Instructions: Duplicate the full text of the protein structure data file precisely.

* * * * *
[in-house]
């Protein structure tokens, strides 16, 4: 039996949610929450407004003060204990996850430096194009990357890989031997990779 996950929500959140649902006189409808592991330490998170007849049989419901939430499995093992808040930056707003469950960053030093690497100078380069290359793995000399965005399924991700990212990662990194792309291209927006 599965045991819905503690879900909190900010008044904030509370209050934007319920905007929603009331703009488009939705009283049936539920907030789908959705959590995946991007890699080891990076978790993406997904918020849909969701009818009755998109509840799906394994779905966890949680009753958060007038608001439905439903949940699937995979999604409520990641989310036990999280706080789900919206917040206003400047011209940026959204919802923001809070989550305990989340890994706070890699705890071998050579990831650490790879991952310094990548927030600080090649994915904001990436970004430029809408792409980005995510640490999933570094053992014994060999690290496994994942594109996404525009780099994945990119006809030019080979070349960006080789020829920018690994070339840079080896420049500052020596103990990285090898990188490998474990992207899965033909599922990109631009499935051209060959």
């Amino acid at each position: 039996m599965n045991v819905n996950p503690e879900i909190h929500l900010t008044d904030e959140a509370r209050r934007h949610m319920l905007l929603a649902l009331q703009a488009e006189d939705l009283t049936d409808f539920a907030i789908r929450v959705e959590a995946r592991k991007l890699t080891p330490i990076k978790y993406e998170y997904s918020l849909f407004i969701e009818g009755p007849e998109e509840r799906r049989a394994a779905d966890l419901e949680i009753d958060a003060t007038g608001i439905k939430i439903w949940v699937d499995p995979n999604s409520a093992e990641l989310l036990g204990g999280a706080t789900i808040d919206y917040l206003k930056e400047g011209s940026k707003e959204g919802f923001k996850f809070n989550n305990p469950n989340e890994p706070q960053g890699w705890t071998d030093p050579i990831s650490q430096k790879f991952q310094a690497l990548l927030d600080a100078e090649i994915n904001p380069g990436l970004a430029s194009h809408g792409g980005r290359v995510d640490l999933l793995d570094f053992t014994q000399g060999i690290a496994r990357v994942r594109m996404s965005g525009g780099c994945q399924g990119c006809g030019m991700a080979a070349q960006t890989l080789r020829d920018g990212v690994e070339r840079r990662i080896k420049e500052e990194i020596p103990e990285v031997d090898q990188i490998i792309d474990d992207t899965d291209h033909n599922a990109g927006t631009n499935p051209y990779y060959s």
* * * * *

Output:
[in-house]
């Protein structure tokens, strides 16, 4: 039996949610929450407004003060204990996850430096194009990357890989031997990779 996950929500959140649902006189409808592991330490998170007849049989419901939430499995093992808040930056707003469950960053030093690497100078380069290359793995000399965005399924991700990212990662990194792309291209927006 599965045991819905503690879900909190900010008044904030509370209050934007319920905007929603009331703009488009939705009283049936539920907030789908959705959590995946991007890699080891990076978790993406997904918020849909969701009818009755998109509840799906394994779905966890949680009753958060007038608001439905439903949940699937995979999604409520990641989310036990999280706080789900919206917040206003400047011209940026959204919802923001809070989550305990989340890994706070890699705890071998050579990831650490790879991952310094990548927030600080090649994915904001990436970004430029809408792409980005995510640490999933570094053992014994060999690290496994994942594109996404525009780099994945990119006809030019080979070349960006080789020829920018690994070339840079080896420049500052020596103990990285090898990188490998474990992207899965033909599922990109631009499935051209060959």
């Amino acid at each position: 039996m599965n045991v819905n996950p503690e879900i909190h929500l900010t008044d904030e959140a509370r209050r934007h949610m319920l905007l929603a649902l009331q703009a488009e006189d939705l009283t049936d409808f539920a907030i789908r929450v959705e959590a995946r592991k991007l890699t080891p330490i990076k978790y993406e998170y997904s918020l849909f407004i969701e009818g009755p007849e998109e509840r799906r049989a394994a779905d966890l419901e949680i009753d958060a003060t007038g608001i439905k939430i439903w949940v699937d499995p995979n999604s409520a093992e990641l989310l036990g204990g999280a706080t789900i808040d919206y917040l206003k930056e400047g011209s940026k707003e959204g919802f923001k996850f809070n989550n305990p469950n989340e890994p706070q960053g890699w705890t071998d030093p050579i990831s650490q430096k790879f991952q310094a690497l990548l927030d600080a100078e090649i994915n904001p380069g990436l970004a430029s194009h809408g792409g980005r290359v995510d640490l999933l793995d570094f053992t014994q000399g060999i690290a496994r990357v994942r594109m996404s965005g525009g780099c994945q399924g990119c006809g030019m991700a080979a070349q960006t890989l080789r020829d920018g990212v690994e070339r840079r990662i080896k420049e500052e990194i020596p103990e990285v031997d090898q990188i490998i792309d474990d992207t899965d291209h033909n599922a990109g927006t631009n499935p051209y990779y060959s």